heating and AC, plumbing & electric
heating and AC, plumbing & electric

We are taking the following precautions due to the COVID-19 virus. All of our technicians have masks, glasses, latex gloves and shoe booties if they have to enter your home. Our technicians also have hand sanitizer and disinfectants that they use after every call.

If we are there to do maintenance and we don’t have to come inside your home to get to the equipment, we are asking homeowners to adjust the thermostat for us so we can do the system maintenance without entering the home. We will not be shaking hands and will keep our distance from customers.

heating and AC, plumbing & electric 479.751.0195
March 15, 2020

Which Home Generator is Right for You?

Winter means beautiful snow, hot chocolate, snowmen, and family sledding adventures. But winter also means ice on the windshields, dark drives to and from work, and winter storms. And these winter storms can create widespread power outages. 

Some outages are temporary inconveniences and require just a couple of extra blankets to keep warm for an hour or two. Others make you feel like you’re in the Great White North just trying to survive—which, without power, can quickly become a reality. 

A home generator can be the perfect solution to these outages and can help you be more prepared this winter. But how do you know which one is right for you? 

Check out these three main factors to consider when purchasing a home generator.

Factor #1: How Often You’ll Need It

The first way to choose the right home generator is to figure out how often you’ll use it. Frequent outages usually mean a larger generator. You’ll be using it more often and probably powering more appliances. You’ll need a more powerful generator to keep up with all that demand!

For occasional outages, you may want a moderately sized generator. This can power several of your critical appliances but not your entire home for days at a time. Or, if you’re wanting a generator for those just-in-case scenarios, consider a small unit for infrequent outages and minimal appliances.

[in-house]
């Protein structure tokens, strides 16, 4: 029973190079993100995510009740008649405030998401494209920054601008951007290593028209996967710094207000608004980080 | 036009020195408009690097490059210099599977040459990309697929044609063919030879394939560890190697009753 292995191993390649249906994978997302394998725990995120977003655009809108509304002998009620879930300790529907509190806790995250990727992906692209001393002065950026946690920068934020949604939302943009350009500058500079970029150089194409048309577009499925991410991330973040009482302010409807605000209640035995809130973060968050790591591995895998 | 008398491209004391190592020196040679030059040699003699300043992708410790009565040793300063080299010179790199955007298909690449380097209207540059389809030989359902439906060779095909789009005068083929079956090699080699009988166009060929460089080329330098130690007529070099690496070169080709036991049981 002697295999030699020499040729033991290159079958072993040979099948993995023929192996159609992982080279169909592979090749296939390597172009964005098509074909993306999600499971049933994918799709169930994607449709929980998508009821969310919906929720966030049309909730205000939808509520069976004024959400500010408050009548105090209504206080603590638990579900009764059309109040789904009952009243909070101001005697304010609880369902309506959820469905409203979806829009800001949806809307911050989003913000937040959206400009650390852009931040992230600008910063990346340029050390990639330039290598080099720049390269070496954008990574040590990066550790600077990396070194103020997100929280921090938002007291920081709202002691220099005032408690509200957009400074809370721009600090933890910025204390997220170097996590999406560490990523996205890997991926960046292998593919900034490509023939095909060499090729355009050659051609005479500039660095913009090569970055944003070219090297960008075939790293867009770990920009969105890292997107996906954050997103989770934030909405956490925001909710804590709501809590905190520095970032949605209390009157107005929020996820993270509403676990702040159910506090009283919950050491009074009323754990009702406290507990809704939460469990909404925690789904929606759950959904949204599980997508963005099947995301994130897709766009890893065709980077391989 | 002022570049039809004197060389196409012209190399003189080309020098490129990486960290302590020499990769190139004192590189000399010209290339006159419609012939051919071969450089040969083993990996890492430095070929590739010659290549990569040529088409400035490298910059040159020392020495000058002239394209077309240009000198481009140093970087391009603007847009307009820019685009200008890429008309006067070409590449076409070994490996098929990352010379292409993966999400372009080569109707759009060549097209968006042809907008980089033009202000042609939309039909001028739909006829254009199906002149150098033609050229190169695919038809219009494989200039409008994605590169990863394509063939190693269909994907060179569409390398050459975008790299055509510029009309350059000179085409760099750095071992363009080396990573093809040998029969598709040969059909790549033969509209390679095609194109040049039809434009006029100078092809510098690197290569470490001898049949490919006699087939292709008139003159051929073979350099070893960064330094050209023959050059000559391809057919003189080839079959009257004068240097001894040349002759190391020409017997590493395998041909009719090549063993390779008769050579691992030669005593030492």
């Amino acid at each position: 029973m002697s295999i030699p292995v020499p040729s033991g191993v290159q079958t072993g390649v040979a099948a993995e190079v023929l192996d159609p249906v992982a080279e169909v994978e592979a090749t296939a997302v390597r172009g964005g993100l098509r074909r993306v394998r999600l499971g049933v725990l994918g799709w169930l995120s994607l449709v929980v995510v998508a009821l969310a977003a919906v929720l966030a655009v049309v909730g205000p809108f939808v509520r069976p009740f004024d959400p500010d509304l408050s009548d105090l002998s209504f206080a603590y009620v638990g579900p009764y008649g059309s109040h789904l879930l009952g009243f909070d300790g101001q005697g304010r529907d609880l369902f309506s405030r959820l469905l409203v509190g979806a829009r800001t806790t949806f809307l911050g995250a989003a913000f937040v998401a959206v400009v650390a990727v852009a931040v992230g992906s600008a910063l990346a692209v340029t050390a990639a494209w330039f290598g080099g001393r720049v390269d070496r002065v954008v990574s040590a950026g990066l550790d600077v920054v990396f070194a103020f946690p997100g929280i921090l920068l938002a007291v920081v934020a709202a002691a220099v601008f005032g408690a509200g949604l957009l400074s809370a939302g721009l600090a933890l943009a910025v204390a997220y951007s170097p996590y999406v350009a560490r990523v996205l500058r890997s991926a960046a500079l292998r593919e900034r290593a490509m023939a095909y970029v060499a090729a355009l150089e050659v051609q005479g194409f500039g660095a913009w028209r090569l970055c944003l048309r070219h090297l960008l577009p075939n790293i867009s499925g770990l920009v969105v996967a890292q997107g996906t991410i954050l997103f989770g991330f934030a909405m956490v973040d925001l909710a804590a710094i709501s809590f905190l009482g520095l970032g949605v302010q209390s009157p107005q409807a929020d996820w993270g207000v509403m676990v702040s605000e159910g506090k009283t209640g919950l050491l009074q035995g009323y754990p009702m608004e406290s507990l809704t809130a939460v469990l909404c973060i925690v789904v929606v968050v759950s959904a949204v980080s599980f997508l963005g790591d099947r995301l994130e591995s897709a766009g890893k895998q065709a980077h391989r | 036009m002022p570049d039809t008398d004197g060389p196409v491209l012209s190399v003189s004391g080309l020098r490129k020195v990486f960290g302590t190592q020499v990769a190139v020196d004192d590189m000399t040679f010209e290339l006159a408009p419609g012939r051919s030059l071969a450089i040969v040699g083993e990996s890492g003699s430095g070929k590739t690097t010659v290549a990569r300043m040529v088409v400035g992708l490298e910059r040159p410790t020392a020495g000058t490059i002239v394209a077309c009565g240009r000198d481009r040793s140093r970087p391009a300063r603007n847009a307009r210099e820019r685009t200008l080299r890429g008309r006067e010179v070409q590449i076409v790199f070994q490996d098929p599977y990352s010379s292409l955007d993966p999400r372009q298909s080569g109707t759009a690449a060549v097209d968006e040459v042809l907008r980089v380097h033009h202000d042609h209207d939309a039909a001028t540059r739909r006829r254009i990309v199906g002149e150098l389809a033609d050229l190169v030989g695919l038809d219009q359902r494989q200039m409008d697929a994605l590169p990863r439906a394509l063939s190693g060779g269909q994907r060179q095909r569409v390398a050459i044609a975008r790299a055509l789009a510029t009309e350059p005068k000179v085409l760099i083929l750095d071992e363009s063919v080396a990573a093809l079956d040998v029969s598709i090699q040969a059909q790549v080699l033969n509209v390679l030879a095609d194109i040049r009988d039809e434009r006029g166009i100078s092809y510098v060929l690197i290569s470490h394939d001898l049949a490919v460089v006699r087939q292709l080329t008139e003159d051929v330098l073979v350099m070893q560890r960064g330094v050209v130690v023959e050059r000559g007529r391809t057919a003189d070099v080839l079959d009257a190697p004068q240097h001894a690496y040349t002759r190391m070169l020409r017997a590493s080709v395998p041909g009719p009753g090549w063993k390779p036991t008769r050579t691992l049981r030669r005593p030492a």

Factor #2: How Much Power You Need 

Choosing the right home generator isn’t just about how often you’ll use it, but also how much juice you’ll need. You need to know how many watts the generator will have to handle in the event of an outage. Do you just need your furnace to work? The furnace and stove? Or do you need to add some comfort items like four electric blankets, the TV, and your laptop? 

Here’s how to figure out how much power you need:

  • Walk around and make a list of everything you’d want to be operational during an outage. Don’t forget to include built-in appliances like your HVAC system.
  • Take a look at the back of your appliances. There’s usually a sticker with the start-up and running wattage of the unit. You can also do a little internet research to find typical wattages. Add up the start-up and running wattage of each of these appliances you want to be powered during an outage.
  • Find a generator that can handle slightly more than your total power needs. This accounts for overloading and general efficiency and can extend the life of your generator.

Factor #3: How Much You Can Spend

At any size, a home generator is an investment. Considering your budget can help you find the perfect middle ground between your wallet and your needs.

Standby is the most expensive model—around $10,000 installed. It lives outside your home on permanent standby, ready to automatically kick on when your regular power source fails. The significant price tag comes with a considerable advantage: Standby generators can power your entire home. If you want 24/7 protection, experience frequent outages, and want your whole house to be lit up, a standby is worth looking at.

Portable models power around 7,500 watts and cost a couple thousand dollars. They usually provide the best cost-to-capacity ratio. Some models can be installed directly into your breaker panel for hardwired appliances—A/C, sump pumps, water heaters—which means they have some of the same benefits as standby generators. However, they’re noisier, need a lot more gas, are bulkier, and often cost just as much to install. But if you need a lot of power for occasional or rare outages, a portable model is probably the right call.

Inverters generally cost $1,500 or so and come in many sizes. Midsized inverters are lightweight, quiet, and efficient. But these little guys can’t be used for your hardwired stuff, like heating and sump pumps. A large invertor is similar to portable models but needs stabilized gasoline. (These models don’t run on natural gas or propane.) Occasional or rare power outages and less power demand are the best scenarios for invertor home generators.

The bottom line: The “right” home generator will power the appliances need… for how often you need them… at a price you’re comfortable spending. 

Finding that perfect balance is hard. We’ve been helping your Northwest Arkansas, Fort Smith River Valley & Southwest Missouri neighbors chose their generators for over 50 years. We’ve got you covered from recommendation to installation and beyond. Give us a call today!

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